Sexual assault is a very serious criminal offense. While states vary slightly in how they define it, the elements of the crime remain the same. Sexual assault generally refers to a crime in which someone is subjected to unwanted sexual contact by another. These involuntary sexual interactions usually occur as a result of force or coercion. They may also occur when the victim is incapacitated. Incapacitation can occur in a couple of different ways: mental and physical.
Mental incapacitation occurs when an individual cannot understand the nature of the acts. This could be either their normal mental state if they suffer from certain mental disabilities or an altered mental state, such as intoxication due to alcohol. Physical incapacitation can occur when someone is restrained or is physically incapable of showing his or her objection, as is the case with date rape drugs.
The term sexual assault is usually used to describe other crimes such as rape, though some jurisdictions differentiate between crimes involving coerced or consensual touch and those involving penetration, the latter of which is commonly held as a first-degree offense. Additionally, most states now provide protection against sexual assault to spouses. While it used to be that one could not commit sexual assault against his or her spouse, this is no longer the case.
Defenses to Sex Crimes
Sex crimes are very serious and being accused of committing one should be taken very seriously. While there aren’t very many, there are a few defenses to such an accusation: he or she is innocent; he or she engaged in consensual sexual activity, or he or she can’t be held guilty due to mental disease or defect.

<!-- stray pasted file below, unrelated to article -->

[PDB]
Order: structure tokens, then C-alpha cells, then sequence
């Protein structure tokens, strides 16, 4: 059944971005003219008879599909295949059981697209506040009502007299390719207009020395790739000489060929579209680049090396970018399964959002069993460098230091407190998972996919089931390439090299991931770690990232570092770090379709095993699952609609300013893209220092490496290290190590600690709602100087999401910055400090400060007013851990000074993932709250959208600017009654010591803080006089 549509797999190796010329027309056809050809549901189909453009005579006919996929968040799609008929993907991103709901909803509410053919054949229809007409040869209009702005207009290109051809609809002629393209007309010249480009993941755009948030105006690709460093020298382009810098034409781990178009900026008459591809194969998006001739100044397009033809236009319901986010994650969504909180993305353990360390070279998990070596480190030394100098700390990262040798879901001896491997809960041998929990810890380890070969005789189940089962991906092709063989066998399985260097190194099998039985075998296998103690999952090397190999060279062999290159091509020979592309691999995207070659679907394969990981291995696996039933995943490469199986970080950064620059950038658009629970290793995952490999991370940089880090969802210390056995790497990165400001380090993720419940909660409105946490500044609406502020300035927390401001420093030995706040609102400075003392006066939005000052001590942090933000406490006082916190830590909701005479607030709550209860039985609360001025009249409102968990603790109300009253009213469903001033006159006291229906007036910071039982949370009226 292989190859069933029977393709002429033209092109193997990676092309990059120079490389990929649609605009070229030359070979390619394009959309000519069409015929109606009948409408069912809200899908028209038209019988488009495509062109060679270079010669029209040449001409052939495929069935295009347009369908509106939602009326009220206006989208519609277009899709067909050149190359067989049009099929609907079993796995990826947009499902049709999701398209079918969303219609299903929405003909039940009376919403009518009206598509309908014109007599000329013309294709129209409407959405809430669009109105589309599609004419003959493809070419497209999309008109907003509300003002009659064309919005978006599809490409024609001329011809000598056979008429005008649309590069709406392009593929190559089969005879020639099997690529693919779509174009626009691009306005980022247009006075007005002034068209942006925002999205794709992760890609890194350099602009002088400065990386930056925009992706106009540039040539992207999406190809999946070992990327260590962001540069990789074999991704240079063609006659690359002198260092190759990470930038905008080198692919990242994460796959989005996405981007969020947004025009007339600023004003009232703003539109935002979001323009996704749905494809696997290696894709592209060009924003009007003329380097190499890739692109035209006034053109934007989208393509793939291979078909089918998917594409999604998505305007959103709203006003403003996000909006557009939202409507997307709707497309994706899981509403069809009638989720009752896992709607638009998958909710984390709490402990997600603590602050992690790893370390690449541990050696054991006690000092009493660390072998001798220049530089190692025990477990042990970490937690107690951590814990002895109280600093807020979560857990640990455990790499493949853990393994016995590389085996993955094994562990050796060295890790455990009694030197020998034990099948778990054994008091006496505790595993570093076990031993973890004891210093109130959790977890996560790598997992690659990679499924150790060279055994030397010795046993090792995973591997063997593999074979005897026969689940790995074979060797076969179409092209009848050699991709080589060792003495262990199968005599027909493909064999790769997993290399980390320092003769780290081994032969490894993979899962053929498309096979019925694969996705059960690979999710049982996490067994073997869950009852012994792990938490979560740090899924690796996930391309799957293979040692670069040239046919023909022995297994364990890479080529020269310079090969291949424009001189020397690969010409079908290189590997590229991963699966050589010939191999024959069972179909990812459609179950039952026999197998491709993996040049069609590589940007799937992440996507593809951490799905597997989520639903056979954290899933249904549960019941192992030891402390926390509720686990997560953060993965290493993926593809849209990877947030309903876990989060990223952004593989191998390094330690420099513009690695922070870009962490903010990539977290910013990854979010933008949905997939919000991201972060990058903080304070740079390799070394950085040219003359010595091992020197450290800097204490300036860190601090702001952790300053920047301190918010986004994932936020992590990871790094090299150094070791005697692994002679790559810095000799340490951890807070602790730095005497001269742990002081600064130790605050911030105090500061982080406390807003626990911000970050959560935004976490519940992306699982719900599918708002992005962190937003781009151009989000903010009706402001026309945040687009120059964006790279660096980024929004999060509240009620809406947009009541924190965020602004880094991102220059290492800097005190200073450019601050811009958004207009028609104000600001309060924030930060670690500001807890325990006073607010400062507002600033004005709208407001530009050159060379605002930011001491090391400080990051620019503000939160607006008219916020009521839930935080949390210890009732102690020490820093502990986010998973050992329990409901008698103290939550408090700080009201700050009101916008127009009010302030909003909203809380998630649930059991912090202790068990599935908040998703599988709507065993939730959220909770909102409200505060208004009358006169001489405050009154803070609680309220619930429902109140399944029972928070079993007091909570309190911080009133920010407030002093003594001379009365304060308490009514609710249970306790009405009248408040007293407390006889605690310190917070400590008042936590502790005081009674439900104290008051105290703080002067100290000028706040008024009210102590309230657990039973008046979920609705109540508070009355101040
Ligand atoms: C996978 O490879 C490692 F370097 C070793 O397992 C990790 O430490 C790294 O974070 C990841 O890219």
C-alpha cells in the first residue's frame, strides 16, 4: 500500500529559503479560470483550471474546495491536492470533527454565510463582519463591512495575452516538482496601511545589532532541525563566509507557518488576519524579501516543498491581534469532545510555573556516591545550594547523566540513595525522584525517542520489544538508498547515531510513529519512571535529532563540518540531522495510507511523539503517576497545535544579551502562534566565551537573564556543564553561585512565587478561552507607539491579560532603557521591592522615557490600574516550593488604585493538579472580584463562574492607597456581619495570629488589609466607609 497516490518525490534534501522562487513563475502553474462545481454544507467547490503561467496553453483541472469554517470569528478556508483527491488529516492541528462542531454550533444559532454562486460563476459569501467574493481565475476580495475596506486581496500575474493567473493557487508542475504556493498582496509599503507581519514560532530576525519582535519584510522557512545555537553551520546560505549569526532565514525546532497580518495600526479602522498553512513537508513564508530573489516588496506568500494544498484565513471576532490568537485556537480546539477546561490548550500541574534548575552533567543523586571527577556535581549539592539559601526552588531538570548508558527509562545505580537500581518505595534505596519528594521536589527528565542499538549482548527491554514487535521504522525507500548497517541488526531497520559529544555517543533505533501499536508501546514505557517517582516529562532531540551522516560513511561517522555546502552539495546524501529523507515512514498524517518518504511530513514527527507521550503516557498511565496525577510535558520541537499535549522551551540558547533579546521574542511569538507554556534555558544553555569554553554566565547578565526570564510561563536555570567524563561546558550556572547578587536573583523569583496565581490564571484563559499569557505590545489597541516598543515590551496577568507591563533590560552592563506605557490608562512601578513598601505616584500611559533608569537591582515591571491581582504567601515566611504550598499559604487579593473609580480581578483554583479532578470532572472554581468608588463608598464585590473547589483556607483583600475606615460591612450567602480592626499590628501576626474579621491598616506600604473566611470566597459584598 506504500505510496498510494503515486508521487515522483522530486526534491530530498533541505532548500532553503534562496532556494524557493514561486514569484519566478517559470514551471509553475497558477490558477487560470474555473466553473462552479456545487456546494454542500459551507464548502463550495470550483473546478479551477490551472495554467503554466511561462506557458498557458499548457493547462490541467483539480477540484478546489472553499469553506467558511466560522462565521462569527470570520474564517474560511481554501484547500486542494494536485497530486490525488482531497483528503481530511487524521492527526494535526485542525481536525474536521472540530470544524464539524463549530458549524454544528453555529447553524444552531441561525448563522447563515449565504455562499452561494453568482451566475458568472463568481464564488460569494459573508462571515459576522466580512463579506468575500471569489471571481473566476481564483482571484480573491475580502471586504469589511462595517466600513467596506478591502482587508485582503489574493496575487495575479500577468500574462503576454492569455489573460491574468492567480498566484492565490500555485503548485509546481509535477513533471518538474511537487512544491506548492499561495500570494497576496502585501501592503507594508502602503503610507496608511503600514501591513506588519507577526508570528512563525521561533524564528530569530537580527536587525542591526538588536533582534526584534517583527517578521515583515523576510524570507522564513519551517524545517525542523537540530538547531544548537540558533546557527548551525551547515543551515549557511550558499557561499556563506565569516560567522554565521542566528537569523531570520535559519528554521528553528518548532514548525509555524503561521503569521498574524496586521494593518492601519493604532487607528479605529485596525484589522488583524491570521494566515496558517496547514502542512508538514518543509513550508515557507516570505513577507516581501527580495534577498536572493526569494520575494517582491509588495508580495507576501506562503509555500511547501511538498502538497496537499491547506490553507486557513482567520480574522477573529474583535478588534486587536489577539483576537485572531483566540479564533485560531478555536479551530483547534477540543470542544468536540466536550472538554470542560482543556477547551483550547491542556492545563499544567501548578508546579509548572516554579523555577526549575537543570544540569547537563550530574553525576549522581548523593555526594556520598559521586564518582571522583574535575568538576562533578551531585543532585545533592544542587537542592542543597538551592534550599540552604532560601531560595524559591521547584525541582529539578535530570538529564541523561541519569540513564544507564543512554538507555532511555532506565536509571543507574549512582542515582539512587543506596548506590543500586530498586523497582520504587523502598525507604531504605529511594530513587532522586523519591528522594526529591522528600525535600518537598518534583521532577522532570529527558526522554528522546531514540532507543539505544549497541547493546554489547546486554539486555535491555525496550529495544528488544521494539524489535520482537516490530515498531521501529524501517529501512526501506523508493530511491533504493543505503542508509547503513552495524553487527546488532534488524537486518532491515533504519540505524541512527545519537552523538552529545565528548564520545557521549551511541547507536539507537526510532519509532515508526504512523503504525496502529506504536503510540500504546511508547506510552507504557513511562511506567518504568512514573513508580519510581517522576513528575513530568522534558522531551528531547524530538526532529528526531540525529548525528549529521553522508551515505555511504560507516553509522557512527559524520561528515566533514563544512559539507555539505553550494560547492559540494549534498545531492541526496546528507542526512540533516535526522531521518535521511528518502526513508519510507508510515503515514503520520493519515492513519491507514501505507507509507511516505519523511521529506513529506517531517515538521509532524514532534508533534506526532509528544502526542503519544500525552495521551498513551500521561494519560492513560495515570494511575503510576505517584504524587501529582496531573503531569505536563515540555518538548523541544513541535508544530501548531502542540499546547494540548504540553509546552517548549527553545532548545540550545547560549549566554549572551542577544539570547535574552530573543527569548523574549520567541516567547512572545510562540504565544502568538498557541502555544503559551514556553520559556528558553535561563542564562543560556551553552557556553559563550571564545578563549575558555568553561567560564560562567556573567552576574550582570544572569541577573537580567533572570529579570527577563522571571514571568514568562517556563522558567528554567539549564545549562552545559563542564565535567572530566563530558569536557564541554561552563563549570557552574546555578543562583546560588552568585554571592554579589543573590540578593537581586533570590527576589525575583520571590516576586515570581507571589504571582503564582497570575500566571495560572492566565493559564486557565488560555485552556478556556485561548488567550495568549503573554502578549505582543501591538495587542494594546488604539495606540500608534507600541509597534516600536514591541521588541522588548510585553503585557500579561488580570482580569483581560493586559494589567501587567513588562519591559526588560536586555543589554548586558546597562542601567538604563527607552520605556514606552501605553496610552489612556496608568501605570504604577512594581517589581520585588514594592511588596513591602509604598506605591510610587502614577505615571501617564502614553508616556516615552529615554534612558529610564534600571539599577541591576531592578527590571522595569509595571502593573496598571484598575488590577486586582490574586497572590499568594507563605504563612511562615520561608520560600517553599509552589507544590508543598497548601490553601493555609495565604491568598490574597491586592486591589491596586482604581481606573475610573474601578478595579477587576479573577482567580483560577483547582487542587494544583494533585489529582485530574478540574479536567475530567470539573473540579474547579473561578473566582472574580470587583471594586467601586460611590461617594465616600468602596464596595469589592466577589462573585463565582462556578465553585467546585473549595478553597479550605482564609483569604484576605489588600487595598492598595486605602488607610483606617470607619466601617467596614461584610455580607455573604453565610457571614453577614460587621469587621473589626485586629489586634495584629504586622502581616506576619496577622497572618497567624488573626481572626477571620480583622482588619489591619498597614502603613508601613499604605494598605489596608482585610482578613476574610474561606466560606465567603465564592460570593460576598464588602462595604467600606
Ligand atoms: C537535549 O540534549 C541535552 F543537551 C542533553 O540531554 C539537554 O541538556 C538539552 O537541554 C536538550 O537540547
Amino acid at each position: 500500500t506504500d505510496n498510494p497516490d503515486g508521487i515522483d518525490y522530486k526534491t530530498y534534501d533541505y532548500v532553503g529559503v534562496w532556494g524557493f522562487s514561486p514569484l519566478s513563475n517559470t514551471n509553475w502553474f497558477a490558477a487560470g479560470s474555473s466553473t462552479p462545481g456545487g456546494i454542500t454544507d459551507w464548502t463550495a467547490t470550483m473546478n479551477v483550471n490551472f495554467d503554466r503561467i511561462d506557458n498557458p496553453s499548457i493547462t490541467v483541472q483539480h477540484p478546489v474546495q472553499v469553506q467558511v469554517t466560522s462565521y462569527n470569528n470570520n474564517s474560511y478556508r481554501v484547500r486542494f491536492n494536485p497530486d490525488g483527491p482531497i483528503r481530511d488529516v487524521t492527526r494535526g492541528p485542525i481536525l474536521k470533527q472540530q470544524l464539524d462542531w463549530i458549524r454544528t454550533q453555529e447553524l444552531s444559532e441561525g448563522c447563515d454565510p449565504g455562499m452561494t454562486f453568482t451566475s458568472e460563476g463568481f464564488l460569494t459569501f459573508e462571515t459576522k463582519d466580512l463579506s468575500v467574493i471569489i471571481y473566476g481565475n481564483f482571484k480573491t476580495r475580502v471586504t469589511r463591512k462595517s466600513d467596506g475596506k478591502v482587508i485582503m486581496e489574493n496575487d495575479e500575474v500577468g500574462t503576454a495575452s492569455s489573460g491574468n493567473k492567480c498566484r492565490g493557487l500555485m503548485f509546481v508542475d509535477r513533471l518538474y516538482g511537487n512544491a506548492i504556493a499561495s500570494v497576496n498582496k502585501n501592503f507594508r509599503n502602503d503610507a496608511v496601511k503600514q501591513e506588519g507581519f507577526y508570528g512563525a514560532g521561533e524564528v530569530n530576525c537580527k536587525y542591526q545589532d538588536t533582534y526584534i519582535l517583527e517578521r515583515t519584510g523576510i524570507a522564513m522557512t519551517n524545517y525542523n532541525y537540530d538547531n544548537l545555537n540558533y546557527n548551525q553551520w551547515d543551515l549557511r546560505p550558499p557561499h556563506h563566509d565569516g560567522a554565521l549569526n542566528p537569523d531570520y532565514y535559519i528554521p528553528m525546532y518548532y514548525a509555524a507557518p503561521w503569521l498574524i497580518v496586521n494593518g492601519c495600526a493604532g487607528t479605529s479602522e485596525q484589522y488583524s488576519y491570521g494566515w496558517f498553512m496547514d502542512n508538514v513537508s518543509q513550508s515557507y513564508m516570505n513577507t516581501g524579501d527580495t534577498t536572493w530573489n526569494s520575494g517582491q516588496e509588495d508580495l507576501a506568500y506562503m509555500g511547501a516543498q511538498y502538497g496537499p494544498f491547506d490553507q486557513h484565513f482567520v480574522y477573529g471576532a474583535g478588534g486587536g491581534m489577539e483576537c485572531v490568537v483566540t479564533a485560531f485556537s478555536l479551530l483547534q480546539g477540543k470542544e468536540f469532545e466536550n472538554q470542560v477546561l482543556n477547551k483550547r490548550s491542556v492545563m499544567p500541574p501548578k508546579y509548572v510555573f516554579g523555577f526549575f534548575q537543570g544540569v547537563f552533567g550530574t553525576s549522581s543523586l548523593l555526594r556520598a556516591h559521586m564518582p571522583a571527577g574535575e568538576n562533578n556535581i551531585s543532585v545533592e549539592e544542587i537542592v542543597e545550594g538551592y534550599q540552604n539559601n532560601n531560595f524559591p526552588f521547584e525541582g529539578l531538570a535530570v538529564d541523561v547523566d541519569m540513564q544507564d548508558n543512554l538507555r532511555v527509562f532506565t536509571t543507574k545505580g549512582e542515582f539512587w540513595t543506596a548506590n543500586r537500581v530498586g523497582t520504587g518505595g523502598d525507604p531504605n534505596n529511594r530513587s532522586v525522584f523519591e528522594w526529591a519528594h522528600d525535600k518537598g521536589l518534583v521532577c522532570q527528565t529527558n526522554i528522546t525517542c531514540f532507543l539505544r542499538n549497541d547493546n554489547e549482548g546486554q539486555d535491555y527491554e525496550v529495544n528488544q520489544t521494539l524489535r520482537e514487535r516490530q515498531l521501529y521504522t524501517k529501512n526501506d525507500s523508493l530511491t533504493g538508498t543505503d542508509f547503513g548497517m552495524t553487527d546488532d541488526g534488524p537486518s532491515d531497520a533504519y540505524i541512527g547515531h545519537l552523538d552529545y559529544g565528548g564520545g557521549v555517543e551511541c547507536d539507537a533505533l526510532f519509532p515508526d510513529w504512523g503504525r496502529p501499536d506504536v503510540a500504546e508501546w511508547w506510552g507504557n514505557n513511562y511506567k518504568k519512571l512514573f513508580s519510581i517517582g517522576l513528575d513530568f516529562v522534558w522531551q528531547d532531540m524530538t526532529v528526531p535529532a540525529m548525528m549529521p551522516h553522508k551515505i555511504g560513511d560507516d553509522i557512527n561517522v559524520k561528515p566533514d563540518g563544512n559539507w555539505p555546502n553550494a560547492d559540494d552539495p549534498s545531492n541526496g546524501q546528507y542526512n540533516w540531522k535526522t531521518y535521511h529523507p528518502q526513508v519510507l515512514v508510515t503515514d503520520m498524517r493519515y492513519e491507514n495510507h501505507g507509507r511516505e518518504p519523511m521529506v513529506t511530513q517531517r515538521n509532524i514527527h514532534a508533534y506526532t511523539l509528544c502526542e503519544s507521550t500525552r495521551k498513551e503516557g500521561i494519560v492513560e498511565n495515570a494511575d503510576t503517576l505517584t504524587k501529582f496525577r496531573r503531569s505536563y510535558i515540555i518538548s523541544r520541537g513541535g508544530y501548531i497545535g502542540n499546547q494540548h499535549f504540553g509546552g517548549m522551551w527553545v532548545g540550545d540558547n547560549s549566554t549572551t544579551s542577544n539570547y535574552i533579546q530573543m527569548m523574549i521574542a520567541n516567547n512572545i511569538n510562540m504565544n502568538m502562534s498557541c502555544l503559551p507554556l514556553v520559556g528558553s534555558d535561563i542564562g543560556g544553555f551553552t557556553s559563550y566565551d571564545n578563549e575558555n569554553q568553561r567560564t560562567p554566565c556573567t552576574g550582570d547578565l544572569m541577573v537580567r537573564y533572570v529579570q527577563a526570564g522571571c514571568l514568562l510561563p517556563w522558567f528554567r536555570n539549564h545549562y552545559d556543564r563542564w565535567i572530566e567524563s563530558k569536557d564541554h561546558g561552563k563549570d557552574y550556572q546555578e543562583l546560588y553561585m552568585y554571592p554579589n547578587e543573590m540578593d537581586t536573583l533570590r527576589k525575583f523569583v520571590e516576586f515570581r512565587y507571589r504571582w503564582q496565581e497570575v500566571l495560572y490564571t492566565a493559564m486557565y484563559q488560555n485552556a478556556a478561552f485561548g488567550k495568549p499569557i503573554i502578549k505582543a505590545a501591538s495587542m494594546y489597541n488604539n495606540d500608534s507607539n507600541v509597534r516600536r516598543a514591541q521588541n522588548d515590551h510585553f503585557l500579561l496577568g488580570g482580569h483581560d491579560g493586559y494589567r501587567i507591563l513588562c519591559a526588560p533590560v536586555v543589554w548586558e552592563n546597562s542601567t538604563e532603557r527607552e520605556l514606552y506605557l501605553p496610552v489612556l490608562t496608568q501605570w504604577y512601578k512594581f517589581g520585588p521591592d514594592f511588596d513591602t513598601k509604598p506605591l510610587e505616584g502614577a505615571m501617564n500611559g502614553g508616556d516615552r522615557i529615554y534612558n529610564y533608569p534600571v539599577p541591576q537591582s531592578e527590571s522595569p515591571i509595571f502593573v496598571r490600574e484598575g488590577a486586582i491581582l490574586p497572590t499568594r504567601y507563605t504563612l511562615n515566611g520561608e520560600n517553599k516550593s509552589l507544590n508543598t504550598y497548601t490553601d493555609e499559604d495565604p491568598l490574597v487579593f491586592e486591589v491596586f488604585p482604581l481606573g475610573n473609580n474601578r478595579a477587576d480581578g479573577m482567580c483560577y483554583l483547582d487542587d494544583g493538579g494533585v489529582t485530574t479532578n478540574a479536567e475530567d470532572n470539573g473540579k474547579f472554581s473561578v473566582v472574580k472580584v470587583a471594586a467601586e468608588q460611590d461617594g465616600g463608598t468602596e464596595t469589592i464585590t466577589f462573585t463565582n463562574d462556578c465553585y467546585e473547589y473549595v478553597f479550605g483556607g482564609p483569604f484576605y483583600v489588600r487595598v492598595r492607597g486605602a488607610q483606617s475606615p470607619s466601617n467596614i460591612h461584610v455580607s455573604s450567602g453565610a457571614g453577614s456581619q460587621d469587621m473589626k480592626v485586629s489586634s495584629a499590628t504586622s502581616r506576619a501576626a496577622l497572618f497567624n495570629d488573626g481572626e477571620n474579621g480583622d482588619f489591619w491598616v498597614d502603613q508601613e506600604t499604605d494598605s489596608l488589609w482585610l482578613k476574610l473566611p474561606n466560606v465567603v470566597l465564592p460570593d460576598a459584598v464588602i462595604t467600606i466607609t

1. Actual Innocence
Like all crimes, the most widely used defense is innocence. To prove innocence, an individual must generally be able to prove that it would be a physical impossibility to be guilty since they were at another location at the time or by providing a credible alibi. It’s the burden of the prosecution to prove that a defendant is guilty. The defendant will want to establish reasonable doubt. If he or she can do so then under the law the jury should acquit him or her.
2. Consensual Act
If a defendant can prove that the act was consensual, a crime does not exist. However, it’s important to understand whom – and who cannot – provide legal consent. Those without legal capacity cannot consent no matter what. This includes minors. If an individual engages in sexual activity with a minor, it is statutory and there can be no legal consent – even if there is verbal consent.
3. Insanity or Mental Incapacity
When an individual is found to have had a mental disease or defect at the time that he or she engaged in a crime, he or she cannot be found guilty. For a successful insanity defense the defendant must demonstrate that while the defendant did commit the criminal activity, he or she suffered from a mental disease or defect at the time, which prevented them from understanding the criminal nature of their actions.
Attorney Joel Hancock at Hancock Law Firm, PLLC Helps Those in North Carolina Who Have Been Charged with a Sexual Crime
If you or a loved one has been charged with a sexual crime, it is a very serious matter. An individual convicted of a sexual crime can face numerous serious consequences. It often leads to lengthy jail sentences and hefty fines and will continue to impact you even after your sentence has been served. A felony can affect your ability to obtain or keep certain jobs and can permanently impact your reputation. That’s why it is in your best interest to consult with a knowledgeable and experienced criminal defense attorney as soon as possible so that he or she can work to reduce or even dismiss these charges.
At Hancock Law Firm, PLLC, we fully understand what is at stake and will do everything that we can to help you fight these charges and obtain the best possible outcome for you. To learn more or to schedule a free consultation, contact us today!